• Patients & Caregivers

Brain Connections 

Brain Connections provides information and links to validated sites about brain diseases and disorders from outside sources and from Dana publications.

 

Successful Aging & Your Brain

The Dana Alliance for Brain Initiatives' Successful Aging & Your Brain program includes live public forums, printed and printable resources, and videos.

Reports on Progress

Reviews by eminent neuroscientists of specific areas of research, including normal function, disease, and new technologies. 

Briefing Papers

Briefing Papers take an in-depth look at basic and timely brain-related topics, like traumatic brain injury and obesity.


Recent Articles

Air Pollution Linked to Higher Risk of Dementia

Researchers find effects of exhaust fume particles in people who live close to busy roadways, even children.


From Fractured Genomes to Broken Minds

The discovery of genetic copy-number variants and growing data on their links to mental disorders suggest new paths of investigation and new targets for therapies.


Exercise Benefits the Healthy and Diseased Brain

At the recent Society for Neuroscience conference, researchers describe how increased movement can improve measures of brain volume and white-matter connections, as well as easing certain symptoms in people with schizophrenia and Parkinson’s.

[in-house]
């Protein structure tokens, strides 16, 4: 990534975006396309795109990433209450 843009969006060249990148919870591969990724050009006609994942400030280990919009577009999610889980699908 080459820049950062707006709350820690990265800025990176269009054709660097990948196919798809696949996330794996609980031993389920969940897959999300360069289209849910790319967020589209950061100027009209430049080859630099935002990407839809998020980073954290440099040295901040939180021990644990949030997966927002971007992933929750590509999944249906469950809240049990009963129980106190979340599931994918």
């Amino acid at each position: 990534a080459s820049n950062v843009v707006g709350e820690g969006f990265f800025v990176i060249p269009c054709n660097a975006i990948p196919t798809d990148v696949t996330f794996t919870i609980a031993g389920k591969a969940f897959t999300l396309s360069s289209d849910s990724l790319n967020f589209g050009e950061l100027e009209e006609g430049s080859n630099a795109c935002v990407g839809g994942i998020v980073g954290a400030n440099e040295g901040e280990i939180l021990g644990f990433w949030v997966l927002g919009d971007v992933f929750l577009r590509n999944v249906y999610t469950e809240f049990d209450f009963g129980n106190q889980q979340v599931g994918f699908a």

Tracing Familial Risk of Mental Illness

How much is genetic? How much environment? Is having a depressive mother a sentence of depression? Scientists tease out hints and hope for more to help find children at most risk.


Sorting Out the Links Between Menopause and Memory Decline

New study suggests that memory changes in women in mid-life might be influenced by dropping hormonal levels.


Parsing the Puzzle of Parkinson’s Genetics

Two decades of cumulative genetic discoveries have shed light on the heritability of Parkinson’s disease and uncovered novel pathways that could provide an explanation for the progressive neuronal degeneration associated with the disease.


How Are Direct-to-Consumer-Advertisements Changing Psychiatric Drug Use?

It’s hard to say, because so few studies have looked at it. A review of the available research suggests people do ask for a drug they’ve seen advertised on TV—and doctors do give it to them.